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10 Common Misconceptions about the Arctic

by Daniel Fox Blog

The Arctic is a big place. Like, really big – the Arctic spreads out over 14.5 million km2, and makes up part of eight countries – Canada, Finland, Greenland (Denmark), Iceland, Norway, Russia, Sweden, and the U.S. Yet despite its impressive size the whole of the Arctic often gets painted with the same brush – it’s always dark, it’s always cold, and so on.
10 Common Misconceptions about the Arctic

Regionen: Arktis

10 Common Misconceptions about the Arctic

The Arctic is a big place. Like, really big – the Arctic spreads out over 14.5 million km2, and makes up part of eight countries – Canada, Finland, Greenland (Denmark), Iceland, Norway, Russia, Sweden, and the U.S. Yet despite its impressive size the whole of the Arctic often gets painted with the same brush – it’s always dark, it’s always cold, and so on.

The truth is the Arctic is a region sporting some wonderful diversity… and more than its fair share of myths. Let’s break down 10 misconceptions and take a look at some of the beauty the area has to offer to its adventurous visitors.

1. The Arctic is always freezing.

Nope! Winters are certainly longer than those of regions found closer to the Equator, but during summers Arctic temperatures can reach a balmy average of up to 10°C. Sometimes temperatures over solid land areas (as opposed to over melted ice areas) can actually soar as high as 30°C!

2. The Arctic is an uninhabited wasteland.

There are certainly big swatches of the Arctic with nary a human soul to be seen. A large portion of the Arctic’s “land” is actually ice which tends to melt in the summer, making it a bit tricky to set up a permanent home.

That being said, the Arctic region is actually home to about 4 million hardy souls spread through the eight countries mentioned above.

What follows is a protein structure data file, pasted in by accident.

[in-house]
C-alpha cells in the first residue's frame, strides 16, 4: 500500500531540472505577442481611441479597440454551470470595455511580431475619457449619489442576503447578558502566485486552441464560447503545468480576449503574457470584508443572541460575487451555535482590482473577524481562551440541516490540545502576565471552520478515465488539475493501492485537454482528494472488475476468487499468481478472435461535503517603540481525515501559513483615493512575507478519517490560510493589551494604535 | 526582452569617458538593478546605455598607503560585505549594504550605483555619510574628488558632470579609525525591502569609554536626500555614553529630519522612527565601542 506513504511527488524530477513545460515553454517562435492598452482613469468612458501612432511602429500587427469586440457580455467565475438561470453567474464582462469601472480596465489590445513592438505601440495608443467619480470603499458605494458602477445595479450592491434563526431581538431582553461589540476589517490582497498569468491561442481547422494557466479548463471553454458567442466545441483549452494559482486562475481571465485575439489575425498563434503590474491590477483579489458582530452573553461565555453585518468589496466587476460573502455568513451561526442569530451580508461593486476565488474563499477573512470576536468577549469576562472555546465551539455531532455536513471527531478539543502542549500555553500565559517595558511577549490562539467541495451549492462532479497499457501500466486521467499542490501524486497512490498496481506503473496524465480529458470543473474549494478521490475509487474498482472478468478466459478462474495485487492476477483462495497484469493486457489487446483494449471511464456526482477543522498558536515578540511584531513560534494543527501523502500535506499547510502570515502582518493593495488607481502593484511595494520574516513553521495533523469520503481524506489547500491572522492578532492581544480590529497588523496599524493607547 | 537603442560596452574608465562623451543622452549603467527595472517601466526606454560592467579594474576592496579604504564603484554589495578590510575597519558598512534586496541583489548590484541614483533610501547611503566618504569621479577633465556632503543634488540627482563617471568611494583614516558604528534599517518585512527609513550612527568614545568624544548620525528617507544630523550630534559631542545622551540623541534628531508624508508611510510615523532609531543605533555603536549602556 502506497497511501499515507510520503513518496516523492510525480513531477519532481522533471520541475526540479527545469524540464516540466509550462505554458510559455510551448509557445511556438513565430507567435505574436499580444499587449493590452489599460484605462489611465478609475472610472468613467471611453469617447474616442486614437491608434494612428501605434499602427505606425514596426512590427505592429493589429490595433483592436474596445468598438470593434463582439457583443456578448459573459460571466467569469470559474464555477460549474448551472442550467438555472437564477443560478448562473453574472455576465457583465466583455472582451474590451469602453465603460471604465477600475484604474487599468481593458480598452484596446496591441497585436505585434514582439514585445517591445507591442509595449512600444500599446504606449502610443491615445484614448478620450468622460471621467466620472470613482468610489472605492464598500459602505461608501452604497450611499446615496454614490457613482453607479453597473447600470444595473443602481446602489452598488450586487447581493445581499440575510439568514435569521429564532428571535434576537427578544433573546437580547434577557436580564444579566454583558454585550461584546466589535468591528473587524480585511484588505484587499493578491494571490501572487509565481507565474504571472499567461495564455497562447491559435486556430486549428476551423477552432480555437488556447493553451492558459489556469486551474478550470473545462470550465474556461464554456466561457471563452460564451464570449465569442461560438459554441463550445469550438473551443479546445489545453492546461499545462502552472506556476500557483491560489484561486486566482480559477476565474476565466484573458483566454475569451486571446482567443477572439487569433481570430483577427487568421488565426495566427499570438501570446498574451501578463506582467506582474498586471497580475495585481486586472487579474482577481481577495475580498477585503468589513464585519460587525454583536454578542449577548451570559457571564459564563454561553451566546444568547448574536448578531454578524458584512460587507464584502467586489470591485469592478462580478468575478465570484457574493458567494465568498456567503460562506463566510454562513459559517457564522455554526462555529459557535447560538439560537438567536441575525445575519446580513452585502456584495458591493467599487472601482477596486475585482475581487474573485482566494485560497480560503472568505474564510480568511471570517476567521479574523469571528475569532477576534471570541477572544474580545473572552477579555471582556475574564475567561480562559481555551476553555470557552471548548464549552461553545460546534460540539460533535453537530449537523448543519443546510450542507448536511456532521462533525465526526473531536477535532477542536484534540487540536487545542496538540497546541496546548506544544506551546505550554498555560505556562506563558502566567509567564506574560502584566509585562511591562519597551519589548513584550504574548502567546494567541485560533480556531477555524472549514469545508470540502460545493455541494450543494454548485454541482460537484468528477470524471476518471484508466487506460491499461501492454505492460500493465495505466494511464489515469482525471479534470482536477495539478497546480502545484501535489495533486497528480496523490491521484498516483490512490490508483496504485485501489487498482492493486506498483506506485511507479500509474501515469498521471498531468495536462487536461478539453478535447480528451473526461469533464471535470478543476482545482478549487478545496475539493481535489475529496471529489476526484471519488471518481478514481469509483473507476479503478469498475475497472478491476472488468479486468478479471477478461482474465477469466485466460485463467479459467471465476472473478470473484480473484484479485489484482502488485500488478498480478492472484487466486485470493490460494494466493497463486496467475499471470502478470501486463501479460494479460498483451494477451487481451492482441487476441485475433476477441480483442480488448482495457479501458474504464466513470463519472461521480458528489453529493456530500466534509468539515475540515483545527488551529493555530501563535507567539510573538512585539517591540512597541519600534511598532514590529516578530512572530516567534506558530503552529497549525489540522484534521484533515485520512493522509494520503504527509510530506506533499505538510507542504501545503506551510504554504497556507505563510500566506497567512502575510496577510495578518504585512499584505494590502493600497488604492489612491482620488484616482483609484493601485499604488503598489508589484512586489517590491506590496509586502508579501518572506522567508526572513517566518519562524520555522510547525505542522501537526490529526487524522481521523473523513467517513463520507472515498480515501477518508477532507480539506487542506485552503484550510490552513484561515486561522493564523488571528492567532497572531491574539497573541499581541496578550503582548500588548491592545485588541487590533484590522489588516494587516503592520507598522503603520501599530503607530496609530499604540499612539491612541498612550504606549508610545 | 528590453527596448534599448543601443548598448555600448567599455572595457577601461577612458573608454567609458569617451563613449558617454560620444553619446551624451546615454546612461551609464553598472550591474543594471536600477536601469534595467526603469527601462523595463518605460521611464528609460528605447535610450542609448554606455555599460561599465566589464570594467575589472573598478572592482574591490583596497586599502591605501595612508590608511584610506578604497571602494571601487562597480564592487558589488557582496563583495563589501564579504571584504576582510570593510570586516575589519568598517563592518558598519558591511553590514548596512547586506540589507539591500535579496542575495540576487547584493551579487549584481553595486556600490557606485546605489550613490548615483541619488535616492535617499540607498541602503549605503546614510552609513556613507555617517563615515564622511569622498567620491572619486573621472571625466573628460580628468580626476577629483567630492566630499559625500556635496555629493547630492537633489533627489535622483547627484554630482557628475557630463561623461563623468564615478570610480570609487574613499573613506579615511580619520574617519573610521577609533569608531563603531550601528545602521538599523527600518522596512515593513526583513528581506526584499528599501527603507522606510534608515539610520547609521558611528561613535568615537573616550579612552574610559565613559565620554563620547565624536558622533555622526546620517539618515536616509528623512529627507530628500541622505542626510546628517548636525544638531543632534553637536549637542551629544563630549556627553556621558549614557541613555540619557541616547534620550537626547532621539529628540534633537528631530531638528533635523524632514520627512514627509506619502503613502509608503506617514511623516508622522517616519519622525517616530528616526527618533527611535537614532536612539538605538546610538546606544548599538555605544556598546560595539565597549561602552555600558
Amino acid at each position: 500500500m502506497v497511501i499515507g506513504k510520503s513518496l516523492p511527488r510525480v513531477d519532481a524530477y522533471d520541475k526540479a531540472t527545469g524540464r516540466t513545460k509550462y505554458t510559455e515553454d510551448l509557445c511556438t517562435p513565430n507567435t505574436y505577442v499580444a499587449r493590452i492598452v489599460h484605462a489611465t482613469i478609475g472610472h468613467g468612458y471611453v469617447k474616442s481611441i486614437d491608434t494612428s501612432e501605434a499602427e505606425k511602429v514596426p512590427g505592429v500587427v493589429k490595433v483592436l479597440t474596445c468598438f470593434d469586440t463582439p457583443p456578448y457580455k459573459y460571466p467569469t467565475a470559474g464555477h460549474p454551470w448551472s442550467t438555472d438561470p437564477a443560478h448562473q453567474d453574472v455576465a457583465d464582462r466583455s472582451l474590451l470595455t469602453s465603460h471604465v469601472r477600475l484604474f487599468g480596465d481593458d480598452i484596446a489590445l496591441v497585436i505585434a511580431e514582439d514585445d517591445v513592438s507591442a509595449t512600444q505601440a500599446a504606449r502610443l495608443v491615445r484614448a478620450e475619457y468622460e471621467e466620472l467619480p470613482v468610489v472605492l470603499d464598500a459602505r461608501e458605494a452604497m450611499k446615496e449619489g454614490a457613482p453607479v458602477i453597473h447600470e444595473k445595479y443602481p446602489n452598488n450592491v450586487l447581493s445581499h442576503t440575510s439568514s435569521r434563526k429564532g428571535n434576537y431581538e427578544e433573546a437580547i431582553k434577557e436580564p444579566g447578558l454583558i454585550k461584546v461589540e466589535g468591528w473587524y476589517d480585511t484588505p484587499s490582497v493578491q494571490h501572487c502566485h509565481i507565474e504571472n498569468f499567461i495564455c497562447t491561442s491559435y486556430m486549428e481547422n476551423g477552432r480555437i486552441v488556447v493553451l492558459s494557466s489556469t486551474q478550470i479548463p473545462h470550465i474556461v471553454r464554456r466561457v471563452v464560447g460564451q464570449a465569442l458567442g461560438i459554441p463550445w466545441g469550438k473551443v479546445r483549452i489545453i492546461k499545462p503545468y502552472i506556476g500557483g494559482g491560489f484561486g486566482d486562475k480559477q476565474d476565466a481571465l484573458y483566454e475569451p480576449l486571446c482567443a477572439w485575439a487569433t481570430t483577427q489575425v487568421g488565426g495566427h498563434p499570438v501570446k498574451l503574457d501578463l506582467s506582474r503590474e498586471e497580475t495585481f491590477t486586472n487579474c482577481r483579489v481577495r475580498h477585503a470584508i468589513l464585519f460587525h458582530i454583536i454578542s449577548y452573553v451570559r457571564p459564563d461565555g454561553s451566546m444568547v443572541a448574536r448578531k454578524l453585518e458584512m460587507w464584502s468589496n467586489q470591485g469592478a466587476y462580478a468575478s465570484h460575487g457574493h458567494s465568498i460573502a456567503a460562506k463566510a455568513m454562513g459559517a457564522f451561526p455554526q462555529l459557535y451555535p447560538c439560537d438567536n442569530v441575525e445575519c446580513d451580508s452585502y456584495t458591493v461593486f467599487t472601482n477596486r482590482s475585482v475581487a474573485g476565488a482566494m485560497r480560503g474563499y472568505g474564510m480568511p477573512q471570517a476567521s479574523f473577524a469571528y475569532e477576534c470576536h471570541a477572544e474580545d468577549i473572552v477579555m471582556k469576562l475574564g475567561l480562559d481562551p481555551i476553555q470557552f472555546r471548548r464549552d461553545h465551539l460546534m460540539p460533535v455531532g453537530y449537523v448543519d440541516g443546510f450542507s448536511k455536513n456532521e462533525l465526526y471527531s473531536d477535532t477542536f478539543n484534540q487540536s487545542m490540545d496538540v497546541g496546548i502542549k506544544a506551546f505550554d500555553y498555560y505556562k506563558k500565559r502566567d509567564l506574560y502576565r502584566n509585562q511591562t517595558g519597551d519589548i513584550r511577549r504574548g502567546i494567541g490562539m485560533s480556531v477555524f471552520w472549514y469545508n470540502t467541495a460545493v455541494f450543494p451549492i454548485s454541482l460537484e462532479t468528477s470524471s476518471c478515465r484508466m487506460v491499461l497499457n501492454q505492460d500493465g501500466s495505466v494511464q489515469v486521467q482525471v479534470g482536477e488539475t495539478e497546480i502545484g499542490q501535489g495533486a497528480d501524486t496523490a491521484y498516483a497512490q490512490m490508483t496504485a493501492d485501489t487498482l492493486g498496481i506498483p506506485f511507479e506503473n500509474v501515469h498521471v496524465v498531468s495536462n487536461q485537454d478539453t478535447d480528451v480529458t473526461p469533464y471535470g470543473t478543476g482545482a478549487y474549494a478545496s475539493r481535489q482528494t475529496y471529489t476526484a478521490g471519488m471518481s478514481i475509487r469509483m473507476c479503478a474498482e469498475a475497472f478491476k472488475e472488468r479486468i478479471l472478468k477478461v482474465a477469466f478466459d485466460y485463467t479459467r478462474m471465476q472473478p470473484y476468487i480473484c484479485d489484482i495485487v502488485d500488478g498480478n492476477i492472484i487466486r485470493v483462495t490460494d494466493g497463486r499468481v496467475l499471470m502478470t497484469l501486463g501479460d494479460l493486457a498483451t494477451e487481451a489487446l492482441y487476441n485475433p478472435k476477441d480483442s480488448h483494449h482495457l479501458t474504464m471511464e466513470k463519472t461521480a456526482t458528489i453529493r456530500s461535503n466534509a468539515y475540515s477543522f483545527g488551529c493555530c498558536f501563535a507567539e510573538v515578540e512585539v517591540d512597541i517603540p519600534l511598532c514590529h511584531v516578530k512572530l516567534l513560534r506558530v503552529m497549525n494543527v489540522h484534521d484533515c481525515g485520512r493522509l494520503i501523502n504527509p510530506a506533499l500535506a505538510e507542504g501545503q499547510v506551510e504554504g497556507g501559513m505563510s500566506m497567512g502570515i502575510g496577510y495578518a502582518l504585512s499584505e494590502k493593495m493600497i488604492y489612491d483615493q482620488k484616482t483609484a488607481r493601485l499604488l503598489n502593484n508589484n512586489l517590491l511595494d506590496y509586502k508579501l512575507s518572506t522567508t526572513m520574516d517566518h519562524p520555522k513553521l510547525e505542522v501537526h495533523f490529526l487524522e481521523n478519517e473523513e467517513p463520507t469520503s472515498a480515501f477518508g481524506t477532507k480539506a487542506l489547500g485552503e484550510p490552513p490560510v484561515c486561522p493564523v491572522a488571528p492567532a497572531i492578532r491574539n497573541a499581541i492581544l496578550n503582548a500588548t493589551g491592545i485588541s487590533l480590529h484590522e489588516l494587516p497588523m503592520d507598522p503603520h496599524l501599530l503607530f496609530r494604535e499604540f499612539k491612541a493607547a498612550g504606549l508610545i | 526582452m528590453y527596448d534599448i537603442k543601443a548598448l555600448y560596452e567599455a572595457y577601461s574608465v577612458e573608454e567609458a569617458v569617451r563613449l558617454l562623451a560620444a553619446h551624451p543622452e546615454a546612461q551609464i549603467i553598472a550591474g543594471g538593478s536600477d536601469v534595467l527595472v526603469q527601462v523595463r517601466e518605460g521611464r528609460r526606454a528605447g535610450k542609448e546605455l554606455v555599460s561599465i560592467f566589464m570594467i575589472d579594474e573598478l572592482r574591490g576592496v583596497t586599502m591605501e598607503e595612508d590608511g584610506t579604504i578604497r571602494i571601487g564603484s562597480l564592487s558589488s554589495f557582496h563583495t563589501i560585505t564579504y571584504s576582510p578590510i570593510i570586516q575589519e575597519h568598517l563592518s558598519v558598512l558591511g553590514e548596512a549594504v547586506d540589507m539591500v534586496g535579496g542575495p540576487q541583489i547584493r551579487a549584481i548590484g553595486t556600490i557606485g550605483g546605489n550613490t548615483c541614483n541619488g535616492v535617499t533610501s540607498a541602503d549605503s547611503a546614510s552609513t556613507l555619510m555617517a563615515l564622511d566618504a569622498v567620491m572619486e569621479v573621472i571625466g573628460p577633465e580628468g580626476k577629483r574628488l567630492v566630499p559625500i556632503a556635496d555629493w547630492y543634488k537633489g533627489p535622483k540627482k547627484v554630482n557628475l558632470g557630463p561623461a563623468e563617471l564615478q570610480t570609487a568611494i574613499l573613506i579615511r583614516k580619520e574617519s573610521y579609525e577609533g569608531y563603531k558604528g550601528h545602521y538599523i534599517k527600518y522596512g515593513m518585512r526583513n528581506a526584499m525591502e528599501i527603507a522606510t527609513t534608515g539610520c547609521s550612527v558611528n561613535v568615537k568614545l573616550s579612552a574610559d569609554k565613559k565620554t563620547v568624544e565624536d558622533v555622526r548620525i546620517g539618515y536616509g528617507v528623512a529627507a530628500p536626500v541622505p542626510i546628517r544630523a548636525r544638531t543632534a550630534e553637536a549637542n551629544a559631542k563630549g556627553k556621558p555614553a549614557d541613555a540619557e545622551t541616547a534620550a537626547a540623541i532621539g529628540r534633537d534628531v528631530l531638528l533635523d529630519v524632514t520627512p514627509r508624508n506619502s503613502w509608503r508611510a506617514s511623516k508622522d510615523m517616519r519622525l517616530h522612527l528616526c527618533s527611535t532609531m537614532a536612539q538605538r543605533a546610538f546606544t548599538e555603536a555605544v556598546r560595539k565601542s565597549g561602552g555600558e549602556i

3. The Arctic is always dark.

Au contraire! During the summers the Arctic becomes “the land of the Midnight Sun” where there is at least some light for pretty much the entire day.

So what happens during the winter? Daylight hours are definitely shorter from about mid-November through mid-January. However it’s rarely ever completely dark. Instead the mid-day hours receive non-direct sunlight, giving the noon hour a twilight or just-before-sunrise feel.

4. It’s going to be easier to get around the Arctic thanks to global warming.

Actually, it turns out that the opposite is true, as least as far as land-based travel is concerned. A lot of land-based travel in the Arctic is based on “ice-roads” that are exactly what they sound like – highways across frozen ground. As the ice gets thinner, or disappears altogether, those travel lanes also disappear, taking vehicular access with them.

5. The Northern Lights are constant.

While the natural phenomenon that creates the Lights can happen the year round (solar bursts interacting with the Earth’s protective atmosphere) they can’t be seen during daylight. So if you’re taking an Arctic cruise for the express purpose of viewing the Aurora Borealis make sure you book either very early or very late into the cruise season when you still get some dark nighttime hours.